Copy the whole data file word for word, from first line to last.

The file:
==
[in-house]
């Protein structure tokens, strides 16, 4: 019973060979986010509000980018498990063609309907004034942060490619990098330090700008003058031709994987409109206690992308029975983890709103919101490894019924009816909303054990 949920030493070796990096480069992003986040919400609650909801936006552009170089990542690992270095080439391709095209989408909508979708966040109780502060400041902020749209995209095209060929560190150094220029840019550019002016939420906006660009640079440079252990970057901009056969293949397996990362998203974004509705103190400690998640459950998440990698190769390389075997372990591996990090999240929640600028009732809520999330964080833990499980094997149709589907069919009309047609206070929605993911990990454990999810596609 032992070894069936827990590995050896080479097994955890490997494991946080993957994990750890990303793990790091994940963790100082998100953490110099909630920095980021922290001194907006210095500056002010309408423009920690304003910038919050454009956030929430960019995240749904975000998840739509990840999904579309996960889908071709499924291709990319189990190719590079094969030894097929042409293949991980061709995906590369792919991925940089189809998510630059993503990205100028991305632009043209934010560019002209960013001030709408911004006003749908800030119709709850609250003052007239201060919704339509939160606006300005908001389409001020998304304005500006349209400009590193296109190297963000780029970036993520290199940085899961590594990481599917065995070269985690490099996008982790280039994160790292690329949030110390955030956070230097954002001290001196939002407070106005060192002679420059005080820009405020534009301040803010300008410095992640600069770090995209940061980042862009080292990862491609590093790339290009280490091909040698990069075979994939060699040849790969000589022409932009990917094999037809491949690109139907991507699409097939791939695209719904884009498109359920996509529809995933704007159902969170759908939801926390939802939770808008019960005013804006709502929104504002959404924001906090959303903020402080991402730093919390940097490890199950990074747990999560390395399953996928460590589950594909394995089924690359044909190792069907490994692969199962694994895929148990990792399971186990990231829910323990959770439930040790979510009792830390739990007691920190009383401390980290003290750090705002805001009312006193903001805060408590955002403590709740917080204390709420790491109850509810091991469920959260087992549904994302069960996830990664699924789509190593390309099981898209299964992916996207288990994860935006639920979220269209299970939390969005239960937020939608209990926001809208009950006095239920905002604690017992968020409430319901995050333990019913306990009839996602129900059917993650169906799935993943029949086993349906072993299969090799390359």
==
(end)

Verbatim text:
[in-house]
């Protein structure tokens, strides 16, 4: 019973060979986010509000980018498990063609309907004034942060490619990098330090700008003058031709994987409109206690992308029975983890709103919101490894019924009816909303054990 949920030493070796990096480069992003986040919400609650909801936006552009170089990542690992270095080439391709095209989408909508979708966040109780502060400041902020749209995209095209060929560190150094220029840019550019002016939420906006660009640079440079252990970057901009056969293949397996990362998203974004509705103190400690998640459950998440990698190769390389075997372990591996990090999240929640600028009732809520999330964080833990499980094997149709589907069919009309047609206070929605993911990990454990999810596609 032992070894069936827990590995050896080479097994955890490997494991946080993957994990750890990303793990790091994940963790100082998100953490110099909630920095980021922290001194907006210095500056002010309408423009920690304003910038919050454009956030929430960019995240749904975000998840739509990840999904579309996960889908071709499924291709990319189990190719590079094969030894097929042409293949991980061709995906590369792919991925940089189809998510630059993503990205100028991305632009043209934010560019002209960013001030709408911004006003749908800030119709709850609250003052007239201060919704339509939160606006300005908001389409001020998304304005500006349209400009590193296109190297963000780029970036993520290199940085899961590594990481599917065995070269985690490099996008982790280039994160790292690329949030110390955030956070230097954002001290001196939002407070106005060192002679420059005080820009405020534009301040803010300008410095992640600069770090995209940061980042862009080292990862491609590093790339290009280490091909040698990069075979994939060699040849790969000589022409932009990917094999037809491949690109139907991507699409097939791939695209719904884009498109359920996509529809995933704007159902969170759908939801926390939802939770808008019960005013804006709502929104504002959404924001906090959303903020402080991402730093919390940097490890199950990074747990999560390395399953996928460590589950594909394995089924690359044909190792069907490994692969199962694994895929148990990792399971186990990231829910323990959770439930040790979510009792830390739990007691920190009383401390980290003290750090705002805001009312006193903001805060408590955002403590709740917080204390709420790491109850509810091991469920959260087992549904994302069960996830990664699924789509190593390309099981898209299964992916996207288990994860935006639920979220269209299970939390969005239960937020939608209990926001809208009950006095239920905002604690017992968020409430319901995050333990019913306990009839996602129900059917993650169906799935993943029949086993349906072993299969090799390359």